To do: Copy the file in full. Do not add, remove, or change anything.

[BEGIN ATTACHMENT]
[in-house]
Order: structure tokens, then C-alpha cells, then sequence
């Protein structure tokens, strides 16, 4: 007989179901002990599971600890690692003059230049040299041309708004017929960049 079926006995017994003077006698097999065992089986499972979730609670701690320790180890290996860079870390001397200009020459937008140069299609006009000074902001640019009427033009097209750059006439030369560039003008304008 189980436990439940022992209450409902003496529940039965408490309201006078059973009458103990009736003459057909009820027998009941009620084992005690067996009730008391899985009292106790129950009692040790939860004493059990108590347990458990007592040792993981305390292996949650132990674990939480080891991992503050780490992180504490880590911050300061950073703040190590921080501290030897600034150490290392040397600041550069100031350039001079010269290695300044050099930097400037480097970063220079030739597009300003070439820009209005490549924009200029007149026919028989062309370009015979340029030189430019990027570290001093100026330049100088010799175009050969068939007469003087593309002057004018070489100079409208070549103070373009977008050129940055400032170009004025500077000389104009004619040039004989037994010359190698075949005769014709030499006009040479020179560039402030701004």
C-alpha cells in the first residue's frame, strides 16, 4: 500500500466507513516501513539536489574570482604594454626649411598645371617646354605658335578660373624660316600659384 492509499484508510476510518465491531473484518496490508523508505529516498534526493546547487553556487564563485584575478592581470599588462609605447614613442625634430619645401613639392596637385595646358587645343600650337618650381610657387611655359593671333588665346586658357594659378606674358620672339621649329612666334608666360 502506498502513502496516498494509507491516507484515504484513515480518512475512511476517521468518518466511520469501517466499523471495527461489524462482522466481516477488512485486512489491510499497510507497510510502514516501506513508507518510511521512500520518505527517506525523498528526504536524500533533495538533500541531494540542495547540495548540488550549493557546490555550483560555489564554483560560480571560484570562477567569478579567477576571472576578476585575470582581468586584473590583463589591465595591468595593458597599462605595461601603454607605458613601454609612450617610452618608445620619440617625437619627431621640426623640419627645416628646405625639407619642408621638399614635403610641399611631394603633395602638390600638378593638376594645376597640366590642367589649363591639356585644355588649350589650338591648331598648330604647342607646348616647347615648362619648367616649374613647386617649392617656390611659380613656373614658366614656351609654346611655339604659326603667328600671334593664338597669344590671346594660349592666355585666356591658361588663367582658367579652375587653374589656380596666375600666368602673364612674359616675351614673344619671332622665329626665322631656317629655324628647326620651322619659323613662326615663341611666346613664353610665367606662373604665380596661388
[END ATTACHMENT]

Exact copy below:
[in-house]
Order: structure tokens, then C-alpha cells, then sequence
């Protein structure tokens, strides 16, 4: 007989179901002990599971600890690692003059230049040299041309708004017929960049 079926006995017994003077006698097999065992089986499972979730609670701690320790180890290996860079870390001397200009020459937008140069299609006009000074902001640019009427033009097209750059006439030369560039003008304008 189980436990439940022992209450409902003496529940039965408490309201006078059973009458103990009736003459057909009820027998009941009620084992005690067996009730008391899985009292106790129950009692040790939860004493059990108590347990458990007592040792993981305390292996949650132990674990939480080891991992503050780490992180504490880590911050300061950073703040190590921080501290030897600034150490290392040397600041550069100031350039001079010269290695300044050099930097400037480097970063220079030739597009300003070439820009209005490549924009200029007149026919028989062309370009015979340029030189430019990027570290001093100026330049100088010799175009050969068939007469003087593309002057004018070489100079409208070549103070373009977008050129940055400032170009004025500077000389104009004619040039004989037994010359190698075949005769014709030499006009040479020179560039402030701004």
C-alpha cells in the first residue's frame, strides 16, 4: 500500500466507513516501513539536489574570482604594454626649411598645371617646354605658335578660373624660316600659384 492509499484508510476510518465491531473484518496490508523508505529516498534526493546547487553556487564563485584575478592581470599588462609605447614613442625634430619645401613639392596637385595646358587645343600650337618650381610657387611655359593671333588665346586658357594659378606674358620672339621649329612666334608666360 502506498502513502496516498494509507491516507484515504484513515480518512475512511476517521468518518466511520469501517466499523471495527461489524462482522466481516477488512485486512489491510499497510507497510510502514516501506513508507518510511521512500520518505527517506525523498528526504536524500533533495538533500541531494540542495547540495548540488550549493557546490555550483560555489564554483560560480571560484570562477567569478579567477576571472576578476585575470582581468586584473590583463589591465595591468595593458597599462605595461601603454607605458613601454609612450617610452618608445620619440617625437619627431621640426623640419627645416628646405625639407619642408621638399614635403610641399611631394603633395602638390600638378593638376594645376597640366590642367589649363591639356585644355588649350589650338591648331598648330604647342607646348616647347615648362619648367616649374613647386617649392617656390611659380613656373614658366614656351609654346611655339604659326603667328600671334593664338597669344590671346594660349592666355585666356591658361588663367582658367579652375587653374589656380596666375600666368602673364612674359616675351614673344619671332622665329626665322631656317629655324628647326620651322619659323613662326615663341611666346613664353610665367606662373604665380596661388